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Digital Vertigo Effect

Posted: Tue, 27th Jan 2009, 2:31am

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Force: 2182 | Joined: 10th May 2007 | Posts: 1376

VisionLab User PhotoKey 4 User FXpreset Maker FXhome Movie Maker Windows User

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Trombone shots, (A.K.A Dolly zooms, Hitchcock zooms, or a vertigo effect) is a nice cinematic trick when the image appears to be stretched on its Z axis. This move is usually best in horror movies at the most suspenseful moment of the film occurs. It was used most famously in the films Vertigo and Jaws. You can also see it in poltergeist, The Lord Of The Rings: The fellow Ship of the Ring, and Good Fellas. There are two variations of this camera move: The first and most common one is where you start far away from your subject with a zoom lens. As you move the camera forward, you make the FOV wider. If you do it just right, your subject stays the same size, but everything around he/she expands on the Z axis. The second variation is exactly opposite. You start with the camera close and a wide lens, and then you move the camera back and zoom the lens in. This creates the effect of everything sandwiching together.
We will do the first variation in Vision Lab (Although you can also follow along in effects lab and Composite Lab. You can even apply the principle to your NLE). The reason why I have chosen it is because my footage has a dolly in. If you have footage with a dolly out, you can reverse this process.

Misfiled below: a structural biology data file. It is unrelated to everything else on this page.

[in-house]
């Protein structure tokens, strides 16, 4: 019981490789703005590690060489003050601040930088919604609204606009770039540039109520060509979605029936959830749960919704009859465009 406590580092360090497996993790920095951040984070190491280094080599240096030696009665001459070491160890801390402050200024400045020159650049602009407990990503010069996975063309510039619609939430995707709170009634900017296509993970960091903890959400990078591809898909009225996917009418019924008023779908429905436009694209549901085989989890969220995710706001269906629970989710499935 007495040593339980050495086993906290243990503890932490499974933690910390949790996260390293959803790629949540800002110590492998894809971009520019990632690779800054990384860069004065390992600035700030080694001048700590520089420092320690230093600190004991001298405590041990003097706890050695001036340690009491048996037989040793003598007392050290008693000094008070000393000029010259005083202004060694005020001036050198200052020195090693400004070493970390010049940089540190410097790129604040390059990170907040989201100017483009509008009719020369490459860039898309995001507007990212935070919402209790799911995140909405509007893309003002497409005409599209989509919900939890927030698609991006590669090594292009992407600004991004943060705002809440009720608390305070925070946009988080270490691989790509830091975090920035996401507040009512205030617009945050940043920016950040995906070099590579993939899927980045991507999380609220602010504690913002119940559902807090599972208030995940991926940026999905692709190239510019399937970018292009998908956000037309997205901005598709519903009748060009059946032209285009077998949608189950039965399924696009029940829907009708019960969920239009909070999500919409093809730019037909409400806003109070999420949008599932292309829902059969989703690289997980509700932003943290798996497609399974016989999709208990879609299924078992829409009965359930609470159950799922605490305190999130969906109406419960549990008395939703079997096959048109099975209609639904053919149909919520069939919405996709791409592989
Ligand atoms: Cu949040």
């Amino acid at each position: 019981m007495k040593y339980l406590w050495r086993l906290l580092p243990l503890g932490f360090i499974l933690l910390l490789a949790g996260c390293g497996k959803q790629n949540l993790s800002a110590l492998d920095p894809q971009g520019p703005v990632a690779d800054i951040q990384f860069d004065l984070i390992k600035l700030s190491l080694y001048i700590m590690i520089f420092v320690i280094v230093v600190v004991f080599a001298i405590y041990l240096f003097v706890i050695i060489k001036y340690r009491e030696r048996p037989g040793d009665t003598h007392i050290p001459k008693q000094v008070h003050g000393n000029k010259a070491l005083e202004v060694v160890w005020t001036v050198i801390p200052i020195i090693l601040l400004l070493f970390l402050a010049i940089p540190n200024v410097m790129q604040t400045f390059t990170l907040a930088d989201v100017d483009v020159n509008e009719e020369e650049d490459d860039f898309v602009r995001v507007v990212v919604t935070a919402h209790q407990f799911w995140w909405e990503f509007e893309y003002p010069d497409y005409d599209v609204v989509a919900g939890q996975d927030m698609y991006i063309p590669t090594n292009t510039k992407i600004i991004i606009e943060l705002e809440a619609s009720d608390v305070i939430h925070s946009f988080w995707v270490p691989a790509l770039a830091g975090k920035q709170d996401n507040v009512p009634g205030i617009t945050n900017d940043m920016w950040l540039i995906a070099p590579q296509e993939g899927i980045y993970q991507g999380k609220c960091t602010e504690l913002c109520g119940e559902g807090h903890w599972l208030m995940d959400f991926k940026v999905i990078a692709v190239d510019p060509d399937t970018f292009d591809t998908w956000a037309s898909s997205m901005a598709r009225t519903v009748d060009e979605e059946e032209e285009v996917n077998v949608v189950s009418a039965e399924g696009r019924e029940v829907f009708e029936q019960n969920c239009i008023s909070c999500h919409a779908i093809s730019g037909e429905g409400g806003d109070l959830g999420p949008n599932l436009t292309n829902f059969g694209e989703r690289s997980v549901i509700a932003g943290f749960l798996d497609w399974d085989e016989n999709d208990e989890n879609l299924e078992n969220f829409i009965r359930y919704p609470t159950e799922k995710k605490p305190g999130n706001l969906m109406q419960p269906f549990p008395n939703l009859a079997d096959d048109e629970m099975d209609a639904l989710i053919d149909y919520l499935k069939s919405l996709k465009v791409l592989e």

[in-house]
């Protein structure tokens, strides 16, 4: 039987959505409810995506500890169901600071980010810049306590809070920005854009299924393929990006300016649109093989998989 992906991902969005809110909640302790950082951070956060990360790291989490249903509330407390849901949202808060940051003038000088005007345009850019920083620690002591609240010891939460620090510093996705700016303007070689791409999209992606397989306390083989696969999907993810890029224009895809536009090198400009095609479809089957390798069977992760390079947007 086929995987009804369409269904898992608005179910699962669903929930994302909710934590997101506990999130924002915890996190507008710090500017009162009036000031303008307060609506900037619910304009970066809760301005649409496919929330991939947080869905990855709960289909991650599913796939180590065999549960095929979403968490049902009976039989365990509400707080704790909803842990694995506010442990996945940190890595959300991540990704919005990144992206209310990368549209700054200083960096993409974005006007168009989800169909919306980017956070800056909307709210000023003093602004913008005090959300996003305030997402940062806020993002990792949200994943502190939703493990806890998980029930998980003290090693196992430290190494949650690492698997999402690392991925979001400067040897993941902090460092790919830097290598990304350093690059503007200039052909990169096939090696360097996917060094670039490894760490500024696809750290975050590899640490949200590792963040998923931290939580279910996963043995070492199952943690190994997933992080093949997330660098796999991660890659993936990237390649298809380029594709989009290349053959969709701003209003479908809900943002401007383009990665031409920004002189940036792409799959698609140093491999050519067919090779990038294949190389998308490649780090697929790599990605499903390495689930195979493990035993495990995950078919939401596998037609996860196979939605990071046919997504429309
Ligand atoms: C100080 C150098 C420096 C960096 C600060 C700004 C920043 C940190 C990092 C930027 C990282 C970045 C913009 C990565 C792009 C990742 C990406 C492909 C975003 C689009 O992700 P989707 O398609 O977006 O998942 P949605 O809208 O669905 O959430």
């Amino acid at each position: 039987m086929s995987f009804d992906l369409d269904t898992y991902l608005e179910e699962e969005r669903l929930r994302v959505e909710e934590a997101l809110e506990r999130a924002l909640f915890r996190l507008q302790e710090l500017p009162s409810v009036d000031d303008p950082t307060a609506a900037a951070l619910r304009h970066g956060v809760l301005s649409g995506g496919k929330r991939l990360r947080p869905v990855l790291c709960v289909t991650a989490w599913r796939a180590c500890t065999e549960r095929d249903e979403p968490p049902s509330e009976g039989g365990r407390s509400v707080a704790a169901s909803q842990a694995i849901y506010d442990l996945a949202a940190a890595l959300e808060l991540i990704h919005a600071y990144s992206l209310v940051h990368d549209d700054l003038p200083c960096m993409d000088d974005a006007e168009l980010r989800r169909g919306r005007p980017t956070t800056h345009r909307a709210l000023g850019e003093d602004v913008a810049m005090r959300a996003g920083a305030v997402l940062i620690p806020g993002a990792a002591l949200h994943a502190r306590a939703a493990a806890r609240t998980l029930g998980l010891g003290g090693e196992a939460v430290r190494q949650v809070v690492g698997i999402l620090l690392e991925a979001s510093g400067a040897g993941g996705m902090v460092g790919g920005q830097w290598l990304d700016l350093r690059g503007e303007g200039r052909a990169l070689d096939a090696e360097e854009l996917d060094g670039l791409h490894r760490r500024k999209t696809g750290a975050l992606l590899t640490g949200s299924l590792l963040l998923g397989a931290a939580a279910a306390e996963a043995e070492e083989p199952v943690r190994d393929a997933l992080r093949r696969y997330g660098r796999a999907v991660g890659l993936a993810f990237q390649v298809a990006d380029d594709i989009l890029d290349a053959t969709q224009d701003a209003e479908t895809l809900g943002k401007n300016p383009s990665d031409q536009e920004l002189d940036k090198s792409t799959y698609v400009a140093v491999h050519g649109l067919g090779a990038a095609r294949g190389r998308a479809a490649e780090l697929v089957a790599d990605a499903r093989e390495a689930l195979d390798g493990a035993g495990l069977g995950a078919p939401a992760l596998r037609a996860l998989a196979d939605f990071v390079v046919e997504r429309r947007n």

1.First you want to open your video clip in vision lab, effects lab, or composite lab. Make sure the settings match your original footage. I’m using interlaced footage shot in NTSC with a pixel aspect ratio of 1.2 (In other words, wide screen.)

2.It is easier to work backwards, so go to the point where your camera move ends and place a key frame by selecting the pencil tool. Then click on the time line adjacent to “Scale”. This will create a key frame.

3.Next, go backwards through the time lines were your camera move begins. When you have found it, Scale the video image up. In my case, 1.20 times, was a good value. Check back to the keyframe that you made earlier to see were your foreground elements are and try to match them up with the beginning of the camera move. This does decrease the resolution so small camera moves are a good idea.

4.Go through and make minor adjustments if your camera was moving at different speeds throughout the dolly. My move was steady so I didn’t need to do this step.

This is a very difficult shot to do on-set, but the results can be fantastic. If you know you want a trombone shot in pre-production, then go ahead and do it on-set. Doing it digital is best when you decide it would look good after you've shot it. Just like any camera move, I can not stress enough how dumb it would be to over do it. A good rule of thumb is two is too many (Even though the film Vertigo used three). Use this shot at the climax and it will give your shot a surreal look. I hope this helps some one. Have fun